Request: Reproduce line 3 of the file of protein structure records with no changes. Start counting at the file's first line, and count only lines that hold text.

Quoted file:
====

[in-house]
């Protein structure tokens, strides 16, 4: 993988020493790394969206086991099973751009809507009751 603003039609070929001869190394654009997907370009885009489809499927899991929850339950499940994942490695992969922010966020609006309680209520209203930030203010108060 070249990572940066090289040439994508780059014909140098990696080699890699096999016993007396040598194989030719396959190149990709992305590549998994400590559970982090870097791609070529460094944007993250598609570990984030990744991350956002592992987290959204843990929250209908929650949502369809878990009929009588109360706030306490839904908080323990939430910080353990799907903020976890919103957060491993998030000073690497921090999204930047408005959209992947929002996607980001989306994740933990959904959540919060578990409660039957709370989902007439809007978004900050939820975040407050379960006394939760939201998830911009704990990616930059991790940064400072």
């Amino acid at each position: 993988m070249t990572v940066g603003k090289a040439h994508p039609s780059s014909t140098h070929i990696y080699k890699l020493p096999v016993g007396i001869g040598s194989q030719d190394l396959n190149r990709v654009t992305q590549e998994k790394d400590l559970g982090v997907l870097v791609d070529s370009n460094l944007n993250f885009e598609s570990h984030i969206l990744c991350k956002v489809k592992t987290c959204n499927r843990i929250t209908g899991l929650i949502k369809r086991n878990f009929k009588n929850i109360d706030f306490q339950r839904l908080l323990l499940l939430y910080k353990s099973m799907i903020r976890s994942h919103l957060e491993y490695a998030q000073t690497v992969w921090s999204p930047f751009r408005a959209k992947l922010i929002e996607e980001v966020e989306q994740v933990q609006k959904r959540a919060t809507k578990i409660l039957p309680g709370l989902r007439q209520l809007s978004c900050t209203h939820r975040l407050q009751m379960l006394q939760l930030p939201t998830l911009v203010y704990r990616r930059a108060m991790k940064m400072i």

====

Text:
């Amino acid at each position: 993988m070249t990572v940066g603003k090289a040439h994508p039609s780059s014909t140098h070929i990696y080699k890699l020493p096999v016993g007396i001869g040598s194989q030719d190394l396959n190149r990709v654009t992305q590549e998994k790394d400590l559970g982090v997907l870097v791609d070529s370009n460094l944007n993250f885009e598609s570990h984030i969206l990744c991350k956002v489809k592992t987290c959204n499927r843990i929250t209908g899991l929650i949502k369809r086991n878990f009929k009588n929850i109360d706030f306490q339950r839904l908080l323990l499940l939430y910080k353990s099973m799907i903020r976890s994942h919103l957060e491993y490695a998030q000073t690497v992969w921090s999204p930047f751009r408005a959209k992947l922010i929002e996607e980001v966020e989306q994740v933990q609006k959904r959540a919060t809507k578990i409660l039957p309680g709370l989902r007439q209520l809007s978004c900050t209203h939820r975040l407050q009751m379960l006394q939760l930030p939201t998830l911009v203010y704990r990616r930059a108060m991790k940064m400072i």